This one is a bit different. Whereas previous episodes focused on specific topics—design systems, service design—this one is a case study. And, wow, what a case study! The whole time I was putting the episode together, I kept thinking “The team really did some excellent work here.”

I’m not sure what makes more sense: listen to the podcast episode first and then visit the site in question …or the other way around? Maybe the other way around. In which case, be sure to visit the website for Wildlife Photographer Of The Year.

That’s right—Clearleft got to work with London’s Natural History Museum! A real treat.

Myself and @dhuntrods really enjoyed our visit to the digitisation department in the Natural History Museum. Thanks, Jen, Josh, Robin, Phaedra, and @scuff_el!

This episode of the podcast ended up being half an hour long. It should probably be shorter but I just couldn’t bring myself to cut any of the insights that Helen, James, Chris, and Trys were sharing. I’m probably too close to the subject matter to be objective about it. I’m hoping that others will find it equally fascinating to hear about the process of the project. Research! Design! Dev! This has got it all.

I had a lot of fun with the opening of the episode. I wanted to create a montage effect like the scene-setting opening of a film that has overlapping news reports. I probably spent far too long doing it but I’m really happy with the final result.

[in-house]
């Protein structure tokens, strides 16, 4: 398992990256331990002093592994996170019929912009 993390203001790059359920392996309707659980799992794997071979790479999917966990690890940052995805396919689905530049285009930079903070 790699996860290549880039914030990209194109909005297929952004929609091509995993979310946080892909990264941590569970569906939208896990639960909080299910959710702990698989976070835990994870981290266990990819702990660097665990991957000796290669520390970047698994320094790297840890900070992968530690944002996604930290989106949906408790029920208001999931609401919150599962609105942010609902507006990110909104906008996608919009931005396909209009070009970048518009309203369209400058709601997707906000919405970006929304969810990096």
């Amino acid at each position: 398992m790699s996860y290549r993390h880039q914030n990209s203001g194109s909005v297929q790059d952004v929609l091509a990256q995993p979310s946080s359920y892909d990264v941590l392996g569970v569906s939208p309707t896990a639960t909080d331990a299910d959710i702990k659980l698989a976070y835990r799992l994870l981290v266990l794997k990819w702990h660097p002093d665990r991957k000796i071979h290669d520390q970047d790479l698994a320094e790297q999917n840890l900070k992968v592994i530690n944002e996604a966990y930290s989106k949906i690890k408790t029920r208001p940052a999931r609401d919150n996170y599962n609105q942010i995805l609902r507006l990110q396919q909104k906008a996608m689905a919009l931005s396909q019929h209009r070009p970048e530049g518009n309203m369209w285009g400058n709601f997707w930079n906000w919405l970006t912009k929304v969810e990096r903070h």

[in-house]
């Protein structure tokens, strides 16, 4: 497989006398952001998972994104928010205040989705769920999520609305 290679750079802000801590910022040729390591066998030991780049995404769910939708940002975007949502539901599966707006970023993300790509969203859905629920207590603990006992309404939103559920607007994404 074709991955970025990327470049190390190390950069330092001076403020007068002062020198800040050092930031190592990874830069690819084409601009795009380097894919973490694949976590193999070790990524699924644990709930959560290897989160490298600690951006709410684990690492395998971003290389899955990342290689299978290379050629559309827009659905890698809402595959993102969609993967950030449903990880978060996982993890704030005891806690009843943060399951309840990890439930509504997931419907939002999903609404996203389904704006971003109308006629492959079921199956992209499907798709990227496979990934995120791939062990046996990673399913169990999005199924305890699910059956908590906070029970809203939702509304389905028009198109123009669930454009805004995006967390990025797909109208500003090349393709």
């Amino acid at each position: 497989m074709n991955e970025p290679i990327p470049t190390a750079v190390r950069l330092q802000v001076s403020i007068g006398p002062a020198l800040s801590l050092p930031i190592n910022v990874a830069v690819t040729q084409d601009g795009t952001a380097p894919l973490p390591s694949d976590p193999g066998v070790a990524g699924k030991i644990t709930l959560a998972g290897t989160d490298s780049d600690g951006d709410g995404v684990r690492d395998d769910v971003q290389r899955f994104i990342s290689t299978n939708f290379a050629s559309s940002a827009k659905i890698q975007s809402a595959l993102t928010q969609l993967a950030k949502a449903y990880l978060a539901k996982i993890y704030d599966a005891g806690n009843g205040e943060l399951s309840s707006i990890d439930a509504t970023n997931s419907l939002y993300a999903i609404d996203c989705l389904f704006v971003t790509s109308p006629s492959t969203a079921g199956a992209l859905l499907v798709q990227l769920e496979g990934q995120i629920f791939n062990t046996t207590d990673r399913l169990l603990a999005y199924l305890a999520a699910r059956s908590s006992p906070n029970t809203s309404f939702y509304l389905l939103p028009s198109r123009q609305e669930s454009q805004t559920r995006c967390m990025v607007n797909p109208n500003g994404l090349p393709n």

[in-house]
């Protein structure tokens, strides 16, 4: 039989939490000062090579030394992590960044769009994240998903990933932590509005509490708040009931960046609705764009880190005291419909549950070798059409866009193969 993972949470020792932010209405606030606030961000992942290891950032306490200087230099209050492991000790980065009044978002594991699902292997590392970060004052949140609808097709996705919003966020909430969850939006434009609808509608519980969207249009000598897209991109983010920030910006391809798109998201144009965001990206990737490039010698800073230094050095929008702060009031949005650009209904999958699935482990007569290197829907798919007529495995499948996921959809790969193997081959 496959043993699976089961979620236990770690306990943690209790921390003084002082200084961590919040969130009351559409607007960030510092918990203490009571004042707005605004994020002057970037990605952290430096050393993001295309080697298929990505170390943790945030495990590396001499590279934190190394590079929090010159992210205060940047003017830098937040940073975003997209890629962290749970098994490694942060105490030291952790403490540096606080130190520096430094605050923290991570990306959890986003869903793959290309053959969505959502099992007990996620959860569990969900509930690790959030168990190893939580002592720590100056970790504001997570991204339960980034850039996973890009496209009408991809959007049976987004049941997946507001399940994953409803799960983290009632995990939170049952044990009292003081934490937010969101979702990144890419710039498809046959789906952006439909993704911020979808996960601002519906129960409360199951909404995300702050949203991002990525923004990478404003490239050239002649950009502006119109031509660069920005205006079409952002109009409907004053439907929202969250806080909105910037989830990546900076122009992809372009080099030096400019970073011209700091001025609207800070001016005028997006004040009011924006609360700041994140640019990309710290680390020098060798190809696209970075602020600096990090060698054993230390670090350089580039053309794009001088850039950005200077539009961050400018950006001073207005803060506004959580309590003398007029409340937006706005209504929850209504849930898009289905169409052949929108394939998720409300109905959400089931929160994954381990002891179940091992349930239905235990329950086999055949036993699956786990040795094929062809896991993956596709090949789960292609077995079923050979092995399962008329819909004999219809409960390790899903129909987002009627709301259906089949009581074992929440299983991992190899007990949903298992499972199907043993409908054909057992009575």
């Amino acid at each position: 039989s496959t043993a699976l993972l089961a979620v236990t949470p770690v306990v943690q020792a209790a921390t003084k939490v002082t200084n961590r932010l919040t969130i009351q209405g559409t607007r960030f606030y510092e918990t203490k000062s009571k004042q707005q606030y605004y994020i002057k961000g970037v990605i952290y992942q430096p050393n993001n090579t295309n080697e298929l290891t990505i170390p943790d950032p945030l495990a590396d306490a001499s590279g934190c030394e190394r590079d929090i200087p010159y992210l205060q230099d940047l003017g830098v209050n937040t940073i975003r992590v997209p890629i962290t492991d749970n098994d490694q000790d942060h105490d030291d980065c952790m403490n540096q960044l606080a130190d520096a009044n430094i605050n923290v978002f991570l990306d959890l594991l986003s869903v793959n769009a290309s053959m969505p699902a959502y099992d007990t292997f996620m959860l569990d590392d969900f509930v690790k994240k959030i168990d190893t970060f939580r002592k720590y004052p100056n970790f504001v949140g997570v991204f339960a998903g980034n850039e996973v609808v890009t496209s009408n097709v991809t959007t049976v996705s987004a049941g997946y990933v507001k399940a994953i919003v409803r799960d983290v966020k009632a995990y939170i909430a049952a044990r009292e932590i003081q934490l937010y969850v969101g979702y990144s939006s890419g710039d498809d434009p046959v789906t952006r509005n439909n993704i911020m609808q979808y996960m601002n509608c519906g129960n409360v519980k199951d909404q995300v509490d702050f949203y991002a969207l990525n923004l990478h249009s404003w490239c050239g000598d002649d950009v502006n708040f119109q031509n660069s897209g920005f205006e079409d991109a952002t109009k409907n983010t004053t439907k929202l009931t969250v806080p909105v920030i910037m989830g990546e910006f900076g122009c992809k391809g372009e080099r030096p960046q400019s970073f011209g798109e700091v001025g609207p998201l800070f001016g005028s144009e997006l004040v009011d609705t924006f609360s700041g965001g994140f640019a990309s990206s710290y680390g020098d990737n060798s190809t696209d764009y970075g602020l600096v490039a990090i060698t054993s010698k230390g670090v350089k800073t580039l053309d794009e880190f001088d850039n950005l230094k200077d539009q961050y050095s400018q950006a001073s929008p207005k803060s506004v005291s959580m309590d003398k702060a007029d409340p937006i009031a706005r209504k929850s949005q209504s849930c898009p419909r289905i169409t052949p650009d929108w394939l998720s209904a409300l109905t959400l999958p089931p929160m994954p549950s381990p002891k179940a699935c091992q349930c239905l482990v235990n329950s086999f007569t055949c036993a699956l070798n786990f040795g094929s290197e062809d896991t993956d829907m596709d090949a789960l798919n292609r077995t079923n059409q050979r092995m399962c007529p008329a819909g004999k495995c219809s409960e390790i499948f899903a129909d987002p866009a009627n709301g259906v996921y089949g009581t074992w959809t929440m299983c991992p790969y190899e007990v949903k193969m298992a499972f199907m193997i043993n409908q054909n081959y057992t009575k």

And with this episode, we’re halfway through the first season of the podcast already! I figured a nice short run of six episodes is enough to cover a fair bit of ground and give a taste of what the podcast is aiming for, without it turning into an overwhelming number of episodes in a backlog for you to catch up with. Three down and three to go. Seems manageable, right?

Anyway, enough of the backstory. If you haven’t already subscribed to the Clearleft podcast, you should do that. Then do these three things in whichever order you think works best:

Service design on the Clearleft podcast

If you’re subscribed to the Clearleft podcast there’s a new episode winging its way across the airwaves to alight in your podcast software of choice.

This episode is all about service design. More precisely, it’s about me trying to understand what service design is. I don’t think I’m alone in being unsure of its meaning.

So in some ways, this is similar to the first episode, which involved a lot me asking “What exactly is a design system anyway?” But for the service design episode, rather than using interviews as my source material, I’ve dug into the archives of UX London. There are past talks on Clearleft’s Vimeo channel. I made plenty of use of presentations by Kerry Bodine, Jamin Hegeman, and Lou Downe.

That worked out well, but I felt there was still something missing from the episode. It needed a good story to wrap things up. So I cornered Rich for a chat about a project Clearleft worked on for Brighton council. That did the trick!

Again, there’s not much of me in this one. I’m there to thread the narrative together but my voice is not the one doing the explaining or the story-telling.

The episode ended up being almost half an hour long. Like I said before, rather than trying to squeeze each episode into a predefined timeslot, each episode will be as long as needs to be. And this one needed the time for Rich to tell his story.